Keto has changed my life, but I will not vouch that it will work for everyone else. Everybody’s body is different and will react differently to different diets. I tried so many diets before I found one that actually worked for me.

Me at the lightest I have ever been. 78 kg at the Barcelona marathon

Barcelona Marathon

And how perseverance and consistency can make you achieve unimaginable things 


I have never been a sportsmanlike person. I did enjoy, in my youth, playing some collective sports such as rugby or football, but never, in my mind, I came across with the idea of running, less with the thought of becoming an ultra-runner. I tried it a couple of times but didn’t make it far, nor in distance neither in attempts. And let’s be honest, the lifestyle that I choose at that time, was not the adequate for running or for any sport for the matter of facts.

Therefore, running has become something that I admire people for . However it was not my thing, I just couldn’t manage to keep myself interested or motivated. But almost two years ago I decided that I need to do something different with my life so I gave running one more chance.

After training for a couple of month I decided that I needed to stepped it up, so I went and registered for a marathon. In September 2017 I run and completed my first marathon. It took me 4hs:35min and an incredible amount of pain to finish that race.

There was a mix of feelings at the time, I was happy and upset at the same time. I finished yes, but that time was embarrassing, “well just walk it next time” I keep telling myself. So there and then, I decided that I needed to push it further, that no matter what I will break the 3hs 30min barrier.

I set my goal and I went and train for it. Since then I run 7 marathons, all of them, under 4hs but none of them close to my goal. However, on my last one (Venice marathon- October 2018) I was very close to beat that goal; 3hs and 31 min 12 sec was my time (1 min and a half more). I was so upset, 1 freaking minute.

In the following months I stepped up my training again and in the month of November, December and January I run 800km. My long runs (30km-35km-38km) were done at a 4:49 pace. But I wasn’t tired or exhausted, just filled with joy, the joy of running for fun. Something that I wanted for so long.

I was feeling very strong and confident. I started to visualize my goal as a very achievable one. However, February came along, and with that a lot of changes in my life. Changes that became challenges, I had no time to train, at least not as much as I would love to. And with those changes, came the frustration of seeing my goal vanish before I even started the race. I started thinking that I would not be able to run at that pace or even worst, that if I managed to run at that speed I might get injured badly.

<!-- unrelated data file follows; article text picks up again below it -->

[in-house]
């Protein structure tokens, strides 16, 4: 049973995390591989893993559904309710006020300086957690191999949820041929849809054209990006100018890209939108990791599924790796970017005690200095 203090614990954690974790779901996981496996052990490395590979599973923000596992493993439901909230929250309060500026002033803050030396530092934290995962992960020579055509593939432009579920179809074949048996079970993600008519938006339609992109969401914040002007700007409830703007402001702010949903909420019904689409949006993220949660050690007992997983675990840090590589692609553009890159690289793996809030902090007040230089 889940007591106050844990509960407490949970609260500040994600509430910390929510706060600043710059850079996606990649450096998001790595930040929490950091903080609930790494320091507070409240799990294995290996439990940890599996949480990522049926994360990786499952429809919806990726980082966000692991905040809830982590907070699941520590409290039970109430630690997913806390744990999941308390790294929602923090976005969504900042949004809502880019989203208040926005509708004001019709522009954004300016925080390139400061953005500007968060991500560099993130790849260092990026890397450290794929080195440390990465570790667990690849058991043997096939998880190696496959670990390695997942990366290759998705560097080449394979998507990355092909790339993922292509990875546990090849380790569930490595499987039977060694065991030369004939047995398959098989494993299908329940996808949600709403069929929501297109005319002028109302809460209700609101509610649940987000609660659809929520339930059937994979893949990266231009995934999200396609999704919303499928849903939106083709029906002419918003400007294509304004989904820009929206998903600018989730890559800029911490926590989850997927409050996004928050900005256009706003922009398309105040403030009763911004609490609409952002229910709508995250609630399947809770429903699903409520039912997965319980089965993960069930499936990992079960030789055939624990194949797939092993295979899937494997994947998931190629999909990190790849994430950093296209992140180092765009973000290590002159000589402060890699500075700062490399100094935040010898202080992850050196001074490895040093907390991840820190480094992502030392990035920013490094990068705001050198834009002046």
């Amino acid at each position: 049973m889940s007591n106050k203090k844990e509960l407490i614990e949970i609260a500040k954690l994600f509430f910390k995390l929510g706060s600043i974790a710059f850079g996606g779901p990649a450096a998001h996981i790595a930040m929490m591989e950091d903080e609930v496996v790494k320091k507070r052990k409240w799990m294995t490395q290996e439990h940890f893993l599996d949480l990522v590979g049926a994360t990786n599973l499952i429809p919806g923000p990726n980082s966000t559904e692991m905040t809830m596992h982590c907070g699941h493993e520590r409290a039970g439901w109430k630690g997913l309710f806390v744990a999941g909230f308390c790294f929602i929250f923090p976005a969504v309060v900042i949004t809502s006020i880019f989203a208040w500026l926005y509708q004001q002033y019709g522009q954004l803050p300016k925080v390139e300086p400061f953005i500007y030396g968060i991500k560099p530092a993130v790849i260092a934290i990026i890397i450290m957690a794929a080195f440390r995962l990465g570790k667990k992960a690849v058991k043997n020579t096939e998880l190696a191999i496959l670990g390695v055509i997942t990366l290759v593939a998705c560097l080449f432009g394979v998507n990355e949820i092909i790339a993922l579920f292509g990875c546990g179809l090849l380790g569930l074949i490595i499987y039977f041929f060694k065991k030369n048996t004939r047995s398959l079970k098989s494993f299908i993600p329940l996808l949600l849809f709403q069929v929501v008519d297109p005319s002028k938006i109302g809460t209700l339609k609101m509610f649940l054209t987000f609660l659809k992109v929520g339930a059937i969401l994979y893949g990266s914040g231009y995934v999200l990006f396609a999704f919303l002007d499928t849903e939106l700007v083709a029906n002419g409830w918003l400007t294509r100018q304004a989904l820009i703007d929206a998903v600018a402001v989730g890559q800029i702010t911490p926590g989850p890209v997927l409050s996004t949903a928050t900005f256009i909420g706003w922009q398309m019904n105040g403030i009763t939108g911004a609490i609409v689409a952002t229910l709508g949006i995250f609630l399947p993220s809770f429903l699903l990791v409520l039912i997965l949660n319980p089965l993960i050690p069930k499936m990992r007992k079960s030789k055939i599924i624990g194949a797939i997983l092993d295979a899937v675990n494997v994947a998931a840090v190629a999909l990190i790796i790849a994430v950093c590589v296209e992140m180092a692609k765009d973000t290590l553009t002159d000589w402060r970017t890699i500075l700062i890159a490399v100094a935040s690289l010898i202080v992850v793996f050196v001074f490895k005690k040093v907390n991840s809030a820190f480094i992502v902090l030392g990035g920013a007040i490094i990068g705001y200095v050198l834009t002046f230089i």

Anyways my girlfriend and I flew to Barcelona a day before the race. And I was still skeptical about the race, specially because I slept only 3 hours before my flight due to some work related matters.

On arrival we dropped our bags and we went immediately to pick my BIB number to the sport centre at Plaza Espana. And for the first time in a month I was exited of running this race. The atmosphere was just great, so many people of different ages/sexuality/nationalities just sharing the same vibe, the vibe of running a marathon. I was happy

Plaza Espana

We left the area, and did a bit of sightseeing, finally going back to our room at around 10pm and straight to bed.
Next morning I woke up at 6am, I got ready and we left to plaza Espana.
We got there around 7:45 am, and the place was already full of people, full of colours and full of life (just beautiful).

I dropped my backpack and we started walking to my block (first block under 3hs to 3hs 15min; second block 3hs 15min to 3hs 45min, third block 3hs 45min and onwards.) My girlfriend kissed me goodbye and wished me luck, and I stood there on my own amongst thousands of runners waiting for the signal to go.